A collection of distilled sarcastic wisdom, numerous photographs, discussions of books and stuff to learn and more stuff to think about from a retired economics professor turned blogger and photographer.
I had never, ever noticed these large clusters of berries surrounding a short palm tree until I went searching again for something to photograph until spring blossoms come. I thought these berries were spectacular. Botanists out there, what are they called?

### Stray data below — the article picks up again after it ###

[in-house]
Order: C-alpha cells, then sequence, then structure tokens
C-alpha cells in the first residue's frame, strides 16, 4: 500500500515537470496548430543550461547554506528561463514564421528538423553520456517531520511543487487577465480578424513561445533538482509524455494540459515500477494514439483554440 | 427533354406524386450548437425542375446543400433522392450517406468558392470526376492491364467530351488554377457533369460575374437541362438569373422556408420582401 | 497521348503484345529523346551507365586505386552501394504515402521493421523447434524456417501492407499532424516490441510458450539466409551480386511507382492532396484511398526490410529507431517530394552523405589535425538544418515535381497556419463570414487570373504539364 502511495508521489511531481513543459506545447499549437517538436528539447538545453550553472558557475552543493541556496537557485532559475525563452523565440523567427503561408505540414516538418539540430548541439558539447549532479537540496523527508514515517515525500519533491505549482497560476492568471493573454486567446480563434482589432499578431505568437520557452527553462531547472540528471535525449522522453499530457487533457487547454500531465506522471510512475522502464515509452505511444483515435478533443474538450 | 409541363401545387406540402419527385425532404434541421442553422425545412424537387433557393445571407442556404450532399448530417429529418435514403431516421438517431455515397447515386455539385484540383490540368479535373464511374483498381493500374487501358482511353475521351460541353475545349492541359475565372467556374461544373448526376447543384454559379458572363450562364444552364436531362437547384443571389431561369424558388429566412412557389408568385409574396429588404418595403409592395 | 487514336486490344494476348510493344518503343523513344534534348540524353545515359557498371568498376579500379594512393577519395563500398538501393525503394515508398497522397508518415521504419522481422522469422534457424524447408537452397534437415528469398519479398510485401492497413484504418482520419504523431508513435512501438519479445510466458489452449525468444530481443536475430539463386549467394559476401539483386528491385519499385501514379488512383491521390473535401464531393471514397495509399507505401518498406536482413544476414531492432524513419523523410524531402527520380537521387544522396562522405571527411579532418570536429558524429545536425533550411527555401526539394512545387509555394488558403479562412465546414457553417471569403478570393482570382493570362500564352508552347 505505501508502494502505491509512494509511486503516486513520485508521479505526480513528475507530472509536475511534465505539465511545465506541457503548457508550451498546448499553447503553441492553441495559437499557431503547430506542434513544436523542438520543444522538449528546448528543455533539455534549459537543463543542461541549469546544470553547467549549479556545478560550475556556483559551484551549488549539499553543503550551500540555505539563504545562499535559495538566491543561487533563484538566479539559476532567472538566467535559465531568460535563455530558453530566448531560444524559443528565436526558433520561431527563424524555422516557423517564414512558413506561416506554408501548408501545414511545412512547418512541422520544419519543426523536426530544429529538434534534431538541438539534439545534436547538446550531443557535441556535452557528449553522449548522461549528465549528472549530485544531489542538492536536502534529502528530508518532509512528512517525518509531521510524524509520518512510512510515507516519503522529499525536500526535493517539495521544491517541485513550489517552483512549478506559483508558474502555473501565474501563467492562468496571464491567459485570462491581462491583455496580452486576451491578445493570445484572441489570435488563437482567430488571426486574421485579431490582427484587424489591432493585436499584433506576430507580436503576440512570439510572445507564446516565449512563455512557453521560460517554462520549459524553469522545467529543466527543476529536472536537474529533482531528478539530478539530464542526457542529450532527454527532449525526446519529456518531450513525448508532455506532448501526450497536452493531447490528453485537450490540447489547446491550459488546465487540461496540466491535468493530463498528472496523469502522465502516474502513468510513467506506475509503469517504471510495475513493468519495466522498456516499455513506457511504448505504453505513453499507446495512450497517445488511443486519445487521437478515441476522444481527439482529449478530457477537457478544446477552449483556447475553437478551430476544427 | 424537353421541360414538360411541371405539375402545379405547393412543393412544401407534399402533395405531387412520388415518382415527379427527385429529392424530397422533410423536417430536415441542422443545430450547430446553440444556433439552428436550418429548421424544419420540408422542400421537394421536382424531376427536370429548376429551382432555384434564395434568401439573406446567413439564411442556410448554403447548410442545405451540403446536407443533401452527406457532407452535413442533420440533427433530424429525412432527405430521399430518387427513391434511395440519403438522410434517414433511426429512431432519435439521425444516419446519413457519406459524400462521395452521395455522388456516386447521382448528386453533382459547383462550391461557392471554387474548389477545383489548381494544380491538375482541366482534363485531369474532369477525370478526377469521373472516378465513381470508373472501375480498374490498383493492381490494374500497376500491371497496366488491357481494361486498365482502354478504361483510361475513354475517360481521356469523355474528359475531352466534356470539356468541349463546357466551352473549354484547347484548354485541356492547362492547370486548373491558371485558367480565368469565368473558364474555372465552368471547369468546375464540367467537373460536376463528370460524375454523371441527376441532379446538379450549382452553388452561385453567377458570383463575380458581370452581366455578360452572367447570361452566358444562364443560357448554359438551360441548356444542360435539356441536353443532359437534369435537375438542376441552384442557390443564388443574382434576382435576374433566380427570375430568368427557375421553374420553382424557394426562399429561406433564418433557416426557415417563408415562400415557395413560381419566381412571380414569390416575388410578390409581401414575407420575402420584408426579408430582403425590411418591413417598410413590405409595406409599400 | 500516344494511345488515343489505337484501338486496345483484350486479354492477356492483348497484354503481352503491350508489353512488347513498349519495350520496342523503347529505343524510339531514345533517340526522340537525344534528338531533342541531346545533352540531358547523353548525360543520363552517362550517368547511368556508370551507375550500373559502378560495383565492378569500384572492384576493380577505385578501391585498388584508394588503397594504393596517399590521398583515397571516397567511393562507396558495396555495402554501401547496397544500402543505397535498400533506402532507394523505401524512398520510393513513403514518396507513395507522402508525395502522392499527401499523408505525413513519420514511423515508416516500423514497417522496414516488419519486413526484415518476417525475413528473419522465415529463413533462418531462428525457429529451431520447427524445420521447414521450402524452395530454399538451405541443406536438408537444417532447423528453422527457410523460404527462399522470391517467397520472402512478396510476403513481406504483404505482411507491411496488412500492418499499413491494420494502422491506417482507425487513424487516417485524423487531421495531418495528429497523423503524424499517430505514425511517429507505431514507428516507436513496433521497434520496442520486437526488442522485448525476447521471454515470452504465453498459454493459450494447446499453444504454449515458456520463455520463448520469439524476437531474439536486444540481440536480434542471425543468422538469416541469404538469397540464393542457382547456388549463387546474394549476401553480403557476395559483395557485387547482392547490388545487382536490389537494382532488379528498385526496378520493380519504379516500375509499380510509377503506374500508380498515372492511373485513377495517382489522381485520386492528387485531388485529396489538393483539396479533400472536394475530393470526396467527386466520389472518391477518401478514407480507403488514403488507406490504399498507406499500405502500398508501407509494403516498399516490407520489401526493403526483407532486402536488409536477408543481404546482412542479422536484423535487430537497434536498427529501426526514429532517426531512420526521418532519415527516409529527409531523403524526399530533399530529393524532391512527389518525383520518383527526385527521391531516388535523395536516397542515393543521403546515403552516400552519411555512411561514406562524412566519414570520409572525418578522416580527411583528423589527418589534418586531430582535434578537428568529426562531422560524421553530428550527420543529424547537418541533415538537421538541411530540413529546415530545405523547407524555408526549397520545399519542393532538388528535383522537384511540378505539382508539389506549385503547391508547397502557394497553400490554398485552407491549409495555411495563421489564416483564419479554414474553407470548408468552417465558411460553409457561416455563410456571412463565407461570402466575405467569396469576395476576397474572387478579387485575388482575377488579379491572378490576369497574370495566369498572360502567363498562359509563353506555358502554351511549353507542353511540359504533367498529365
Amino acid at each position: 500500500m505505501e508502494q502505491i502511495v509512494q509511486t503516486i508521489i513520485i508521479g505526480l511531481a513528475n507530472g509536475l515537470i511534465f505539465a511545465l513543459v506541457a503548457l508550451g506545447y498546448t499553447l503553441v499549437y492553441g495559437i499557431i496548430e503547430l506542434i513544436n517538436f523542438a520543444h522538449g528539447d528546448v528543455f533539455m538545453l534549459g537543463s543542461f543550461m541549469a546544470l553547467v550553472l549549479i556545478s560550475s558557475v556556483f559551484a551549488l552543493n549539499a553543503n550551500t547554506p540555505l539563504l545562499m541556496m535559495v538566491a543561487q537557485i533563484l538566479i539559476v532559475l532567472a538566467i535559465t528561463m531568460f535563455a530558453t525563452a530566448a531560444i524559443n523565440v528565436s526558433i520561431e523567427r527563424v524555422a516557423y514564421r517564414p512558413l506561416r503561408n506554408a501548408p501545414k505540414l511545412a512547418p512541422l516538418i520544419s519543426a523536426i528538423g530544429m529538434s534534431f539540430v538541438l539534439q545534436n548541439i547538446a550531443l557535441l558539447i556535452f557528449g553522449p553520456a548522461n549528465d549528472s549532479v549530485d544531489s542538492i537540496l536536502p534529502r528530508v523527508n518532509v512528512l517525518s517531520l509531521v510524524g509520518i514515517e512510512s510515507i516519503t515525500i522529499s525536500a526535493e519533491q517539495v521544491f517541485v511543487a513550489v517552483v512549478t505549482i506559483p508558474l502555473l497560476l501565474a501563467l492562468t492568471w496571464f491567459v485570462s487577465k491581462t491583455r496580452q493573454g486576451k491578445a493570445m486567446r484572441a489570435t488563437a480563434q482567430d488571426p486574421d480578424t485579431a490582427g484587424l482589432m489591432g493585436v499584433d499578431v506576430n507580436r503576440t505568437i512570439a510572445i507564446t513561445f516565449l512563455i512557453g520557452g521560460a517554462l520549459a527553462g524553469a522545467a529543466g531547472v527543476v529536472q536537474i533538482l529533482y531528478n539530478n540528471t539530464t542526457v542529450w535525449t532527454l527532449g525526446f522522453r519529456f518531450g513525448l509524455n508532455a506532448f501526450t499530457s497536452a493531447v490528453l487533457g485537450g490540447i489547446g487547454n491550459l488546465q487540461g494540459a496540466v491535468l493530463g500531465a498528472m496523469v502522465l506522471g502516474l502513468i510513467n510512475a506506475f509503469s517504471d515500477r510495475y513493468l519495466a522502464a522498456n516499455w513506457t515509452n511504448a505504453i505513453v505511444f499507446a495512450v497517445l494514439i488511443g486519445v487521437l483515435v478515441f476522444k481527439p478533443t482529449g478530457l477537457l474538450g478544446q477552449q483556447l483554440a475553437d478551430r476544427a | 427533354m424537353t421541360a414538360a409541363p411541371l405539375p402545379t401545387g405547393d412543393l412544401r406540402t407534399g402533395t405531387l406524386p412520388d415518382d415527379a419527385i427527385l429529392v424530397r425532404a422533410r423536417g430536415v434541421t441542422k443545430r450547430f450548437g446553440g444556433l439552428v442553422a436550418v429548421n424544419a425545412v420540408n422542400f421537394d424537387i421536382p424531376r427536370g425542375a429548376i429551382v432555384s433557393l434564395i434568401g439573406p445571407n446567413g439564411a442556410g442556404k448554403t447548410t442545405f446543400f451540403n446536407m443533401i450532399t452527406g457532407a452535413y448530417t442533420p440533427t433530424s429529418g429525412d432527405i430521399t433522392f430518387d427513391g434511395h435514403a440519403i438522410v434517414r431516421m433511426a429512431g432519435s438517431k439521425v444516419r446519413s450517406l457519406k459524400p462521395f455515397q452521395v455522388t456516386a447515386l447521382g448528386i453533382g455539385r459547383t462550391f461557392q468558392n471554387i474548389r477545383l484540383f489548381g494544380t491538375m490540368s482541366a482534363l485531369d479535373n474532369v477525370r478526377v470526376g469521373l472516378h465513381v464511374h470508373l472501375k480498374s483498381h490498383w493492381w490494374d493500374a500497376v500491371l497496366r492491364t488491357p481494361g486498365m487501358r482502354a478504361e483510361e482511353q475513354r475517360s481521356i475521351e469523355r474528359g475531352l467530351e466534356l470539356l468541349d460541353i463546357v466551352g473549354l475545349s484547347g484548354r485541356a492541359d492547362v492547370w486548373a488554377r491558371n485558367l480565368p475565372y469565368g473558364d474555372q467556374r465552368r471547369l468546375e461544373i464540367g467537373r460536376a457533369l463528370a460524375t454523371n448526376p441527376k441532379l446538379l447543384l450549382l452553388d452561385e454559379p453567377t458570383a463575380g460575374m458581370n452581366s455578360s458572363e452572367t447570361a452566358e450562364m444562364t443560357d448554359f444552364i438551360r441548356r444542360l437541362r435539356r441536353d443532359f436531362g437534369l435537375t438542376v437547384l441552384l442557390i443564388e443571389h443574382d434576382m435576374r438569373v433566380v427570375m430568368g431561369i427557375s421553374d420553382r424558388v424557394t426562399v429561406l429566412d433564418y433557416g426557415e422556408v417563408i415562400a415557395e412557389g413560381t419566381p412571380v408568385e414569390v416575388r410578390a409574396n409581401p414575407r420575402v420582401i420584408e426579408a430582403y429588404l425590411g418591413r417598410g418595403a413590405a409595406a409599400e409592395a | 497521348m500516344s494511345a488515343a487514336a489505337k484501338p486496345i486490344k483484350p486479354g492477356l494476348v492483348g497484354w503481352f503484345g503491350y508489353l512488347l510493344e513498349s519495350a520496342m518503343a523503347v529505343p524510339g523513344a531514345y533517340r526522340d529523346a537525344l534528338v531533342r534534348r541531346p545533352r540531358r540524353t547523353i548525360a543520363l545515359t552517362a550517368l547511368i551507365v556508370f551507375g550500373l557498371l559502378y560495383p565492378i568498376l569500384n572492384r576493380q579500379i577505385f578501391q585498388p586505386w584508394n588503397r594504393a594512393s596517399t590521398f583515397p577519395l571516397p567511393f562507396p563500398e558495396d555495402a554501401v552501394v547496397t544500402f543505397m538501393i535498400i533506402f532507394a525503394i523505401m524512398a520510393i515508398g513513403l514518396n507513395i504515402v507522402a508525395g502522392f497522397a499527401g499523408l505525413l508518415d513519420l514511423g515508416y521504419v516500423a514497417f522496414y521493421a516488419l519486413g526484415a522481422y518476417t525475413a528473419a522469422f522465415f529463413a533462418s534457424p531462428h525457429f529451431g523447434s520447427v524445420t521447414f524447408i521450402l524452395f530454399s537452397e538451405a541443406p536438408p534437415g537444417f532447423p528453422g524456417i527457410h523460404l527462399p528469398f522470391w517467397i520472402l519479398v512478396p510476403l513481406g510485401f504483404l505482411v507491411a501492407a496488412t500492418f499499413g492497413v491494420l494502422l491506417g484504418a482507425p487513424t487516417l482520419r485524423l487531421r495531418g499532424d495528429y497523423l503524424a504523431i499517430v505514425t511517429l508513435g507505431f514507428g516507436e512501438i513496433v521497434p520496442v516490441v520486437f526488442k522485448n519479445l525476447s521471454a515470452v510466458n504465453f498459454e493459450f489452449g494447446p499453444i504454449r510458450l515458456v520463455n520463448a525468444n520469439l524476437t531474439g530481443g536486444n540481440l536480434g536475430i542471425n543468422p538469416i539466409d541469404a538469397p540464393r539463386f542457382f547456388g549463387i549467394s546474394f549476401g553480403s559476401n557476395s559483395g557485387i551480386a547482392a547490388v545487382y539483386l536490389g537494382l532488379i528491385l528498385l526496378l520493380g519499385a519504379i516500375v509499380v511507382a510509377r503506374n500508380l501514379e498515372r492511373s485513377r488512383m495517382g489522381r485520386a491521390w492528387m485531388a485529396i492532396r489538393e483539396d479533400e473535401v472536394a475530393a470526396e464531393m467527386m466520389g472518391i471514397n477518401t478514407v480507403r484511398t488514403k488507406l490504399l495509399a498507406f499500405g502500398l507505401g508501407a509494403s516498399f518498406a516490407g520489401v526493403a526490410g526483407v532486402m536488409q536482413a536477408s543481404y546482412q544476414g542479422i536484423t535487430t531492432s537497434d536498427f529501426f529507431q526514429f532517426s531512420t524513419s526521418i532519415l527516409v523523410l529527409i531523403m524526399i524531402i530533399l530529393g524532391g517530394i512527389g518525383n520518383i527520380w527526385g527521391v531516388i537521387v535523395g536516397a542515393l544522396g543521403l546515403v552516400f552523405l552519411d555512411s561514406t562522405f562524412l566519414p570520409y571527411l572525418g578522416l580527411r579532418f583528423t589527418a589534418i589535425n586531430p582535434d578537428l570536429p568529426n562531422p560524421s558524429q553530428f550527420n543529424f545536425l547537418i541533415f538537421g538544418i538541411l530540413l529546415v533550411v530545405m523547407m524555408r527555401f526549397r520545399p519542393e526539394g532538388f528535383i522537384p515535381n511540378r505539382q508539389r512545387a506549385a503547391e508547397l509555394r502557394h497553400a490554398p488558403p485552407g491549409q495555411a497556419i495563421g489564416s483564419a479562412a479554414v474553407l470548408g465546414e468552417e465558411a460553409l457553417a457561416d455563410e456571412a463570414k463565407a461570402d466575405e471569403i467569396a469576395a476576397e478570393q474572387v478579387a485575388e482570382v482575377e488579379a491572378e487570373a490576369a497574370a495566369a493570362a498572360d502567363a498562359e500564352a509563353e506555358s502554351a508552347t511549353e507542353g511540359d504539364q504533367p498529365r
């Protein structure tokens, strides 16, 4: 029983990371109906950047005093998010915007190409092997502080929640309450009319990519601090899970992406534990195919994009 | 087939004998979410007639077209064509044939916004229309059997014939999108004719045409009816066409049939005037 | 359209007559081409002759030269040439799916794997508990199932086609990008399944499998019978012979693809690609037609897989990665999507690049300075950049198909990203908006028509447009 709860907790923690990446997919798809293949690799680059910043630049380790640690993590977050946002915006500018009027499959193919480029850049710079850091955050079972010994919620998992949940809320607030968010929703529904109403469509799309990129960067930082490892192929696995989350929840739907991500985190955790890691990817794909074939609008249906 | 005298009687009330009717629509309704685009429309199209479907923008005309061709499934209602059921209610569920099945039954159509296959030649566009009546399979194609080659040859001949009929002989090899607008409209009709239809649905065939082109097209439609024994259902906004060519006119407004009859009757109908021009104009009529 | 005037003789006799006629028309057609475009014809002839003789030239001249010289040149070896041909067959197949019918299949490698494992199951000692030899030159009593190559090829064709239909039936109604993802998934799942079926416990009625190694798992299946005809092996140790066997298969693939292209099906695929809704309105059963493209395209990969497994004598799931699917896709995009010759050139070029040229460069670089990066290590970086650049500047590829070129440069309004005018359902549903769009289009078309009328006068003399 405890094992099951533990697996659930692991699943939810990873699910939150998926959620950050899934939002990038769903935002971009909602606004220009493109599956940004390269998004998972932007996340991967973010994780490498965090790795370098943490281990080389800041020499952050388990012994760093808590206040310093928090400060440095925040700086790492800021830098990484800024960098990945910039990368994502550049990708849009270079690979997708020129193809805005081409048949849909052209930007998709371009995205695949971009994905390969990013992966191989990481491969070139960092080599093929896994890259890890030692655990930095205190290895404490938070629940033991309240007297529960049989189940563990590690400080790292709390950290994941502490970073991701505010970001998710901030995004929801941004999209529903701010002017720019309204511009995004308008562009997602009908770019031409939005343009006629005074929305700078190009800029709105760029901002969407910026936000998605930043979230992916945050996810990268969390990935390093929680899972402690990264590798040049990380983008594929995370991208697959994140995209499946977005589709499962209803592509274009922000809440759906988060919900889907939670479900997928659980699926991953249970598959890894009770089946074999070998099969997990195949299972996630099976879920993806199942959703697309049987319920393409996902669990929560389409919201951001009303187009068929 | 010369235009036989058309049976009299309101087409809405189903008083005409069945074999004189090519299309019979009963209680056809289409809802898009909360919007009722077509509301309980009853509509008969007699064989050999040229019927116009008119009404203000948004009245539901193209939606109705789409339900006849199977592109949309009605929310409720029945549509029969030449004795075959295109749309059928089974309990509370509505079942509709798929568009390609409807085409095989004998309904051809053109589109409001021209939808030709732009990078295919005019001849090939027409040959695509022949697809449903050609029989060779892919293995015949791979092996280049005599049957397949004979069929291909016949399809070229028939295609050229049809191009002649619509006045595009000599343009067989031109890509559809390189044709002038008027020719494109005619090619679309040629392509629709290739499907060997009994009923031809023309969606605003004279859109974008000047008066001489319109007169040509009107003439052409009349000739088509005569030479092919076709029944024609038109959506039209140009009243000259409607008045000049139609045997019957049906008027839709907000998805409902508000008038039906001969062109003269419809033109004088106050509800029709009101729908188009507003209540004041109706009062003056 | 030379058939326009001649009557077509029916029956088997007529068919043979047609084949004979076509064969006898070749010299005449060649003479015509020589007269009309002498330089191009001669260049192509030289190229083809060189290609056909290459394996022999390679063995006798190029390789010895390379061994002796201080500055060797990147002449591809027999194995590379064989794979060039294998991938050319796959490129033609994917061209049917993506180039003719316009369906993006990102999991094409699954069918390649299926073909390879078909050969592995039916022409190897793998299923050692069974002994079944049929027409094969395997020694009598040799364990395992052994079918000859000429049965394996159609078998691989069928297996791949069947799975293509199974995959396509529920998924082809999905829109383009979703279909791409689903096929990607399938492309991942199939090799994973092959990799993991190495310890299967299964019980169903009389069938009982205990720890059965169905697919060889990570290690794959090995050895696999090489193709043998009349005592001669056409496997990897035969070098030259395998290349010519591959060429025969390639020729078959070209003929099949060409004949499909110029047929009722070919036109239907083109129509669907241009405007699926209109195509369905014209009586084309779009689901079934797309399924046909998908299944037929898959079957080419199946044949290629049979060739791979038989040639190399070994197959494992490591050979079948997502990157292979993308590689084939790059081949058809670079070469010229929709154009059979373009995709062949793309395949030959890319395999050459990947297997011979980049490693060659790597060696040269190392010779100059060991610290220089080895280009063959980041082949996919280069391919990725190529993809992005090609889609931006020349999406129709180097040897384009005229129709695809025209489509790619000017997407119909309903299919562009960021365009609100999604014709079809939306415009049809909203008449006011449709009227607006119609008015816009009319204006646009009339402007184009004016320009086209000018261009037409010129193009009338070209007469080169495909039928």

Photo of a horse-dawn grain binder. The grain was cut with a moving sickle on the left, laid flat on a canvas, then moved up the slant on the right and tied with binder twine. Then the grain would be "shocked" into standing shocks to keep the grain off the ground and keep it dry. Finally, the grain would be pitched with pitchforks onto a wagon and hauled to a stackyard where the grain shocks were piled in high circular piles until it was each farm's turn for the threshing machine to come and thresh the grain. This procedure is exactly how we harvested grain until the last year or so I was home in the late 1940s when we hired a neighbor with a grain combine, which cut and threshed the grain and moved the shelled grain into a truck moving alongside the combine. I spent many hours shocking fields of wheat, more hours pitching grain bundles onto wagons. Once, we found a rattlesnake under a shock of grain. This photo was probably taken in the 1930s or so.